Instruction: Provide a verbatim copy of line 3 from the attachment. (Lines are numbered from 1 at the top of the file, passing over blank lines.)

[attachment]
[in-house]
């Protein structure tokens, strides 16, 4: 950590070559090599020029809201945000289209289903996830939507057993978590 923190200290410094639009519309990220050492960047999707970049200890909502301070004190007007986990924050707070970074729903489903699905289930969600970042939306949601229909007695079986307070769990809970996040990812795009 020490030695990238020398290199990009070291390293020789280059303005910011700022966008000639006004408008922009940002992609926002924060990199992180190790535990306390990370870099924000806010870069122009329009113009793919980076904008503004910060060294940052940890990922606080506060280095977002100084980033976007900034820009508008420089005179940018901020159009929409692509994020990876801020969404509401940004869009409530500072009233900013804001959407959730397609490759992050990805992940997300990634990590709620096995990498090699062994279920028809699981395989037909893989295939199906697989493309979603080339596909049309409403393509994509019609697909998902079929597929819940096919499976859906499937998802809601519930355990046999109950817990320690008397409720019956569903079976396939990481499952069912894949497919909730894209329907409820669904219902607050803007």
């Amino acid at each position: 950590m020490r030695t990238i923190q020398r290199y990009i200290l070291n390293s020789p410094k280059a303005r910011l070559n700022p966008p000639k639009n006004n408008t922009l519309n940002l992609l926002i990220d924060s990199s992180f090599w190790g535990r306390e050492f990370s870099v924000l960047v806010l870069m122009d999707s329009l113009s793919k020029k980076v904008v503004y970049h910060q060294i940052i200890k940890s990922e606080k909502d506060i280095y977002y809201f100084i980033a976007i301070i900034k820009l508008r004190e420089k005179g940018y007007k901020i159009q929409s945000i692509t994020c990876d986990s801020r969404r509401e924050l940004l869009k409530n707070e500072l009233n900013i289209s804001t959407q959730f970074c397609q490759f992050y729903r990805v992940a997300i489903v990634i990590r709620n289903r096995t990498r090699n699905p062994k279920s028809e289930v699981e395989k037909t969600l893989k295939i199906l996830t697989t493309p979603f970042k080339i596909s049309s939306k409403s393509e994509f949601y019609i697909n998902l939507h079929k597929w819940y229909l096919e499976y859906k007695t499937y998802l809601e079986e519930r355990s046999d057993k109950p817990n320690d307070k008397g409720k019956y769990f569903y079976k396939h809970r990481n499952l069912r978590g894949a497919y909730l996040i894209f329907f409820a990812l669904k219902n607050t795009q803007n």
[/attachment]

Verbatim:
């Amino acid at each position: 950590m020490r030695t990238i923190q020398r290199y990009i200290l070291n390293s020789p410094k280059a303005r910011l070559n700022p966008p000639k639009n006004n408008t922009l519309n940002l992609l926002i990220d924060s990199s992180f090599w190790g535990r306390e050492f990370s870099v924000l960047v806010l870069m122009d999707s329009l113009s793919k020029k980076v904008v503004y970049h910060q060294i940052i200890k940890s990922e606080k909502d506060i280095y977002y809201f100084i980033a976007i301070i900034k820009l508008r004190e420089k005179g940018y007007k901020i159009q929409s945000i692509t994020c990876d986990s801020r969404r509401e924050l940004l869009k409530n707070e500072l009233n900013i289209s804001t959407q959730f970074c397609q490759f992050y729903r990805v992940a997300i489903v990634i990590r709620n289903r096995t990498r090699n699905p062994k279920s028809e289930v699981e395989k037909t969600l893989k295939i199906l996830t697989t493309p979603f970042k080339i596909s049309s939306k409403s393509e994509f949601y019609i697909n998902l939507h079929k597929w819940y229909l096919e499976y859906k007695t499937y998802l809601e079986e519930r355990s046999d057993k109950p817990n320690d307070k008397g409720k019956y769990f569903y079976k396939h809970r990481n499952l069912r978590g894949a497919y909730l996040i894209f329907f409820a990812l669904k219902n607050t795009q803007n």